The Translation Committee learned early on that translating Tibetan could force one to explore new frontiers of the mind, effecting permanent alterations. In fact the Vidyadhara told an aspiring student that what was needed to learn Tibetan was “a new mind.” Translating single terms or phrases can present challenges, since these terms are likely to enter our dharma vocabulary and have a very long shelf life. The translations of the Tibetan terms trangdön and ngedön (Sanskrit: neyartha and nitartha) are good examples. These two terms have important implications about how one studies and teaches the dharma, and naturally have a critical place within Ngedön School (not to mention Nitartha Institute). In learning the dharma, it is said, one must first grasp the trangdön in order to appreciate the ngedön.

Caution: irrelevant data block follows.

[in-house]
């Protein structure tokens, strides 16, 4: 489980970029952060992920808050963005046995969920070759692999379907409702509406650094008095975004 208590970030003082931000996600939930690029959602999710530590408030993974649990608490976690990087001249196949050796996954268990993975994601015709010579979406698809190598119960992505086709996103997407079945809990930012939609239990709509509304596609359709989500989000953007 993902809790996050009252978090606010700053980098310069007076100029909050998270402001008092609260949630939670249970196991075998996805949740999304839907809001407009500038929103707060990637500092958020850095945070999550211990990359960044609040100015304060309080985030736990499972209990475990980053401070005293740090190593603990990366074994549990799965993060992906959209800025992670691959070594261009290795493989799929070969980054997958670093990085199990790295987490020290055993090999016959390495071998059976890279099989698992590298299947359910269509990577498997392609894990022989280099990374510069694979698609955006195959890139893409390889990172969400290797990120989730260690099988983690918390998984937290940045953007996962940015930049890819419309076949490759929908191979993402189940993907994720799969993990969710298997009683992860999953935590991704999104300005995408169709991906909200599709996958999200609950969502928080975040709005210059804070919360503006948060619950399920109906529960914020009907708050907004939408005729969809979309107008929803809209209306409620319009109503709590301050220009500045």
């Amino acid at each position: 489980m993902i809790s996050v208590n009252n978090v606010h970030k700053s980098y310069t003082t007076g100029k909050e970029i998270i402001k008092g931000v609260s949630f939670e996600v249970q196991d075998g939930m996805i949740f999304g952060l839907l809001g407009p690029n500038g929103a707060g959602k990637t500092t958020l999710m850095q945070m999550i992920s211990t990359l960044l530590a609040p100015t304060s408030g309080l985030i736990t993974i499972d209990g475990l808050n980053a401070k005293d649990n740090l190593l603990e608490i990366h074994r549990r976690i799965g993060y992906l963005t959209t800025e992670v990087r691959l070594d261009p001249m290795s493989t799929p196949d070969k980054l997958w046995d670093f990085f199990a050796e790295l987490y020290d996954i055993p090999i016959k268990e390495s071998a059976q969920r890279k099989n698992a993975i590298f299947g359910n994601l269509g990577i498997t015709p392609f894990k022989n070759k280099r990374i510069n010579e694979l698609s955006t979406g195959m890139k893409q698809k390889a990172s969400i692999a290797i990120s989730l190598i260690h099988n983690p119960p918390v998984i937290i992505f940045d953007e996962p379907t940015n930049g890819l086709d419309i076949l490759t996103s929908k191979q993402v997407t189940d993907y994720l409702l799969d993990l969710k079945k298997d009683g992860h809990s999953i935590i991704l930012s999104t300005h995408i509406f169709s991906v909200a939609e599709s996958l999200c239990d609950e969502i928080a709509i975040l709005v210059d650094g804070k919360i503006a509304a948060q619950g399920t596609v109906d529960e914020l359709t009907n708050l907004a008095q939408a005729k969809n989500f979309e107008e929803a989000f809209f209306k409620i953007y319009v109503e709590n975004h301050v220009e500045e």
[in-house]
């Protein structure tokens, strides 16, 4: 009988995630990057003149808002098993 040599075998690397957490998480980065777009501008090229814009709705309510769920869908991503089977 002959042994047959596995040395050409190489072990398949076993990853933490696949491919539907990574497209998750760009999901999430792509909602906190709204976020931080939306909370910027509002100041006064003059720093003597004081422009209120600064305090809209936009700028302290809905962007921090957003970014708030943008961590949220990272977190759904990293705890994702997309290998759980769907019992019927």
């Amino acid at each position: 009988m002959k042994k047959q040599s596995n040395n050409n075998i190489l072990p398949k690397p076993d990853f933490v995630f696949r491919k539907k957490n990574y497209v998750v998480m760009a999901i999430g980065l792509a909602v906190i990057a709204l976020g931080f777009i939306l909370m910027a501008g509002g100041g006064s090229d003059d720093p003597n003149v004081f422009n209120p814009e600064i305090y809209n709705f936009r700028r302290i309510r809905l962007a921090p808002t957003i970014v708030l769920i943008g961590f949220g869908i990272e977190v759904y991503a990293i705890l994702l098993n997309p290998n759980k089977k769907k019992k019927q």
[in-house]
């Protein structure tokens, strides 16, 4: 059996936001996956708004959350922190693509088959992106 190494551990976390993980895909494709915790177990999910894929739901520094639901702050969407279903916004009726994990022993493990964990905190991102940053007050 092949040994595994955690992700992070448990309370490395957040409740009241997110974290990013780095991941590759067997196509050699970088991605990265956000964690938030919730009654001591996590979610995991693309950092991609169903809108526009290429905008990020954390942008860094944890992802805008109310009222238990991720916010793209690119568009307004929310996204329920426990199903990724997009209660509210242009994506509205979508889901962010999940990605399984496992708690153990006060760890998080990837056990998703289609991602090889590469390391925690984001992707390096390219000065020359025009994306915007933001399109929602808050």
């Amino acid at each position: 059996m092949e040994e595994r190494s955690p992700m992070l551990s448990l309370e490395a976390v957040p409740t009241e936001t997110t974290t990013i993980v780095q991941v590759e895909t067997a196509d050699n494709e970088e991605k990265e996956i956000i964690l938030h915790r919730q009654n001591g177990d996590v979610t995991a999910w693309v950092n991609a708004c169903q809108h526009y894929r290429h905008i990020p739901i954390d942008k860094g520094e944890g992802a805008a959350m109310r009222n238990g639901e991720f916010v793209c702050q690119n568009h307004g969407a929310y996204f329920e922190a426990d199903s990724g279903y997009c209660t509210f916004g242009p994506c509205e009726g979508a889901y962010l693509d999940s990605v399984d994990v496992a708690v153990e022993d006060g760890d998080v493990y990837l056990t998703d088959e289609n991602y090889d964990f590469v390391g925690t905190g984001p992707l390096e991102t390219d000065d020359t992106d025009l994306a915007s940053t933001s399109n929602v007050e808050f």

The Committee translates ngedön as “true meaning,” which is acceptable to most people, although there are acknowledged drawbacks: is true meaning the opposite of false meaning? (Other common alternatives are “certain,” “final,” “definitive,” “ultimate, “clear,” or “absolute meaning” or “truth.”) To add even more to the mix, the Sanskrit word literally means “the meaning that has been drawn out” as opposed to neyartha, “the meaning to be drawn out.”
Trangdön has been translated as “literal meaning,” which no one, including the Vidyadhara, was completely satisfied with. Some would have preferred a term along the lines of “provisional meaning,” i.e., something that calls for more explanation. But the Vidyadhara insisted that the term should not be pejorative: thus “literal meaning.”
In the Vidyadhara’s understanding, these terms describe not so much levels of dharma as levels of understanding. So it’s not that, for instance, mahayana is ngedön whereas hinayana is trangdön. Rather, there is a ngedön (profound) and a trangdön (literal) way of understanding both hinayana and mahayana. In his usage, these terms come to mean “the words” and “their sense.”